This paper performs a cross-country level analysis on the impact of the level of specific youth minimum wages on the labor market performance of young individuals.
We use information on the use and level of youth minimum wages, as compared to the level of adult minimum wages as well as to the median wage (i.e., the Kaitz index). We complement these data with variables on the employment, labor force participation, and unemployment rates of 5-year age interval categories—all derived from the official OECD database. We distinguish between countries without minimum wages, countries with uniform minimum wages for all age groups, and countries with separate youth and adult minimum wages.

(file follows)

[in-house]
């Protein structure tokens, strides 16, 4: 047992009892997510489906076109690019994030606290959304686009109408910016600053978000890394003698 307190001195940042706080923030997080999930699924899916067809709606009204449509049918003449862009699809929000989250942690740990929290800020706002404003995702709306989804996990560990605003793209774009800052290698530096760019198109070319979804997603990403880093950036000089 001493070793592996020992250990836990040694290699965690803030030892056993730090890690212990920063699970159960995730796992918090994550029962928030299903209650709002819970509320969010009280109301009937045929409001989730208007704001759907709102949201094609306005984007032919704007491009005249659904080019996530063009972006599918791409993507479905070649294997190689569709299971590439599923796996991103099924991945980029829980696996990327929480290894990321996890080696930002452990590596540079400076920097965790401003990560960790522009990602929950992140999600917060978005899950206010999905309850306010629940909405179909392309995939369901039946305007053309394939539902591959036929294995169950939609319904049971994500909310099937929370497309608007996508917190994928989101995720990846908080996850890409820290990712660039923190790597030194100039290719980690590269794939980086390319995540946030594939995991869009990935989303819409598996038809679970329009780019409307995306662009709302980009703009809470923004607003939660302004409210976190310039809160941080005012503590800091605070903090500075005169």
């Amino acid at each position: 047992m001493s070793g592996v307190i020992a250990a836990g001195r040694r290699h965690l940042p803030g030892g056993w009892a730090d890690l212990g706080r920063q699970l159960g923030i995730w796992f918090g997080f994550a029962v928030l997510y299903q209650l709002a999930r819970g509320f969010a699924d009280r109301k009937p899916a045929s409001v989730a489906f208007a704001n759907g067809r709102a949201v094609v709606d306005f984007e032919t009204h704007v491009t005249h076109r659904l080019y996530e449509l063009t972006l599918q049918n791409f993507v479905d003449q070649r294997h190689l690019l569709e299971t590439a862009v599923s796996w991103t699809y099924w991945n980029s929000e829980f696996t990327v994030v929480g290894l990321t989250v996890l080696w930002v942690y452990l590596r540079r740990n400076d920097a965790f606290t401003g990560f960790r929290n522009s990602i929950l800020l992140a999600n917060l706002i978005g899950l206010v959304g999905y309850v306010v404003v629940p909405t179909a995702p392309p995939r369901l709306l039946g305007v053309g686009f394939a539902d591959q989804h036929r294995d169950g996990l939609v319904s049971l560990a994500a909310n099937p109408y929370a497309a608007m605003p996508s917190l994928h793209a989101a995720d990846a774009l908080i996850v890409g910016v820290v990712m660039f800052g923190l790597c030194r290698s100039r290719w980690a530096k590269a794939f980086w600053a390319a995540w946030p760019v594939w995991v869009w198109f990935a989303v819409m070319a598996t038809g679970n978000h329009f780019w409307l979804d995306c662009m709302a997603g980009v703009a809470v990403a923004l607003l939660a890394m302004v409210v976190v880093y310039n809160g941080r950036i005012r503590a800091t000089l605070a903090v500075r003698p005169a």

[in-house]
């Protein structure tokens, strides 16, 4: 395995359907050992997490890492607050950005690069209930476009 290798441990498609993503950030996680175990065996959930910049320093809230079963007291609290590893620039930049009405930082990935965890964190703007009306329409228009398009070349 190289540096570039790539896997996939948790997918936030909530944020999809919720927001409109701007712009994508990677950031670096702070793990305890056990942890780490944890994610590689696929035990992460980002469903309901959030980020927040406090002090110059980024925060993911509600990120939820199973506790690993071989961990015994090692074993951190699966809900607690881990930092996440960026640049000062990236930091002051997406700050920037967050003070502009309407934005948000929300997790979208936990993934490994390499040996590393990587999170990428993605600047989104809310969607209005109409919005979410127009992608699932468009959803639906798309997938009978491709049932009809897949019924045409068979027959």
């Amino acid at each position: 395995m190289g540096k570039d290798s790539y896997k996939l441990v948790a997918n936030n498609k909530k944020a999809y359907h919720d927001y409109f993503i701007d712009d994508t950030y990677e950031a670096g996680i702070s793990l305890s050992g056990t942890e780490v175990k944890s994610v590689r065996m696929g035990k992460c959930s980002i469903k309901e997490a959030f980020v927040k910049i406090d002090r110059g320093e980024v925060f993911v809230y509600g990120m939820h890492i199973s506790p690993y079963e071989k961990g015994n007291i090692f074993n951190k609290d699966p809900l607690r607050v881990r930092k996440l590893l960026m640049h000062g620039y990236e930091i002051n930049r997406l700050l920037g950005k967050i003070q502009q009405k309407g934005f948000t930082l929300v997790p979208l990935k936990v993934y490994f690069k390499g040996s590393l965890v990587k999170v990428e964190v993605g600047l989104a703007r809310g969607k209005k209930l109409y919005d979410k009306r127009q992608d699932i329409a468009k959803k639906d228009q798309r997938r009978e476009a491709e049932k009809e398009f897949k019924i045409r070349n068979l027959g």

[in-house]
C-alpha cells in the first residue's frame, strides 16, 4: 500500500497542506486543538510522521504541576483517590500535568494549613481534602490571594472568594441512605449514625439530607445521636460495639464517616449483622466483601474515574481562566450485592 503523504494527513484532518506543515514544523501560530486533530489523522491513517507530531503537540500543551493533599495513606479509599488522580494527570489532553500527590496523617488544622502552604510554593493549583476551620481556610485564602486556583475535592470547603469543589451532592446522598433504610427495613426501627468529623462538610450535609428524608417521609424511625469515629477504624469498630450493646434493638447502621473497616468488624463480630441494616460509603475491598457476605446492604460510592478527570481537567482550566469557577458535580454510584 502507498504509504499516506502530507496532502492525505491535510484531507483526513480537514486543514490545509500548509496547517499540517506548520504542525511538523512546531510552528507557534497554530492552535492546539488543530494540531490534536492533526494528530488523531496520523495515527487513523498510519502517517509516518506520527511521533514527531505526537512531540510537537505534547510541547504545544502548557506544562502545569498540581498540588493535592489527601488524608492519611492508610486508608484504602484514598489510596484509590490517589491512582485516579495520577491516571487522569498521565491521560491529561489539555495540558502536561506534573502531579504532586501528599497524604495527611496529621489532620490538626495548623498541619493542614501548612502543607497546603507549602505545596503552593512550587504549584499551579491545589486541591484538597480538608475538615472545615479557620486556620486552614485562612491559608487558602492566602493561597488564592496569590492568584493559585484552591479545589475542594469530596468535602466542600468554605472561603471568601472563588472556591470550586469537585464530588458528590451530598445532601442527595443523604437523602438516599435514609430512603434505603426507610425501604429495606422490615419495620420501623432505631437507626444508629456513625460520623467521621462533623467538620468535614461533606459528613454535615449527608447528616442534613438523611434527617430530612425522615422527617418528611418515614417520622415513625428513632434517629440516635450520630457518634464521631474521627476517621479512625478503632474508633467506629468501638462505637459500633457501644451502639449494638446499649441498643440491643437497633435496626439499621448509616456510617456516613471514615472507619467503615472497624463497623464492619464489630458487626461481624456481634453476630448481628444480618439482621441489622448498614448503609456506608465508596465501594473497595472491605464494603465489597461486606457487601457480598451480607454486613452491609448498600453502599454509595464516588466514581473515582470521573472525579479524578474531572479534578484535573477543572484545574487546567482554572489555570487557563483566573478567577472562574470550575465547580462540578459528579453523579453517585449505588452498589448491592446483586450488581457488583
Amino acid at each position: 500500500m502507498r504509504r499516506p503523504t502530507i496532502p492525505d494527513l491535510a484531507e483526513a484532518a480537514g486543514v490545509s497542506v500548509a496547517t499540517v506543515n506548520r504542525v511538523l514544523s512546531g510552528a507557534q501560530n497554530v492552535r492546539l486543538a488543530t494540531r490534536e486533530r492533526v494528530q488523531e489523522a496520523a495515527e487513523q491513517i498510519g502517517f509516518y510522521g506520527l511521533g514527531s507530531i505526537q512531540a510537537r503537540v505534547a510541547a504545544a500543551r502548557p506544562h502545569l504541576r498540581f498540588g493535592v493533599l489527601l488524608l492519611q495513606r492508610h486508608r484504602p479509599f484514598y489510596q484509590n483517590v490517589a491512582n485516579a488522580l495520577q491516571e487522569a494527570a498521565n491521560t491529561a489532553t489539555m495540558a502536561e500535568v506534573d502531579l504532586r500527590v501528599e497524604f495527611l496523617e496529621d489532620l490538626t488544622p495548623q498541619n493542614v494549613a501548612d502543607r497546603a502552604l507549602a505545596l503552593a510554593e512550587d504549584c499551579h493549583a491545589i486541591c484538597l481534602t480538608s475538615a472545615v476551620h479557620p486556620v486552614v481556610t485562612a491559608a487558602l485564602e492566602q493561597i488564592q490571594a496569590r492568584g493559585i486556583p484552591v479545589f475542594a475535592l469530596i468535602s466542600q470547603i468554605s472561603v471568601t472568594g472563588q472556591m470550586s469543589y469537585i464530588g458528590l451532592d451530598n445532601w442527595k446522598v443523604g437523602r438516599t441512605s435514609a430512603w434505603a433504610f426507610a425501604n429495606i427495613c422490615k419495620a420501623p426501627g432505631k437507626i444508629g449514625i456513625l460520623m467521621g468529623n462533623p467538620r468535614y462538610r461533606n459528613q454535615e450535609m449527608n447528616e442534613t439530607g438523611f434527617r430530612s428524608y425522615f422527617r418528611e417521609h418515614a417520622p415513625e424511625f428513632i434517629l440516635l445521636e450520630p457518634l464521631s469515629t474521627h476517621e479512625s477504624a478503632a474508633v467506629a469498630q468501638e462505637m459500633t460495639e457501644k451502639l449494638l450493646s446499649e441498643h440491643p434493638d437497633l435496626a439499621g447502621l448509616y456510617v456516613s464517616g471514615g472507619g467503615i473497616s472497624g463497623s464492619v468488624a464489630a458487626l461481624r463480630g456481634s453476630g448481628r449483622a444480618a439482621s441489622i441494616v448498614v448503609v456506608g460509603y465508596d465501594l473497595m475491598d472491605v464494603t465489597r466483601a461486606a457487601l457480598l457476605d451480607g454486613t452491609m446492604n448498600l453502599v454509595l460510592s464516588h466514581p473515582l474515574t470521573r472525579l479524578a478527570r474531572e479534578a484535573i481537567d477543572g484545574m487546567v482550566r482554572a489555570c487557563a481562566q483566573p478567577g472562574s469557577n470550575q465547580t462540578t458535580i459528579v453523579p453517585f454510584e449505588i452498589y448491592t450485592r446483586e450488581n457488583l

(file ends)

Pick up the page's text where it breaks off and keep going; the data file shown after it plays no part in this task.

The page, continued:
Our results indicate that the relative employment rates of young individuals below the age of 25—as compared to the older workers—in countries with youth minimum wages are close to those in countries without minimum wages at all. Turning to the smaller sample of countries with minimum wages, increases in the level of (youth) minimum wages exert a substantial negative impact on the employment rate for young individuals.
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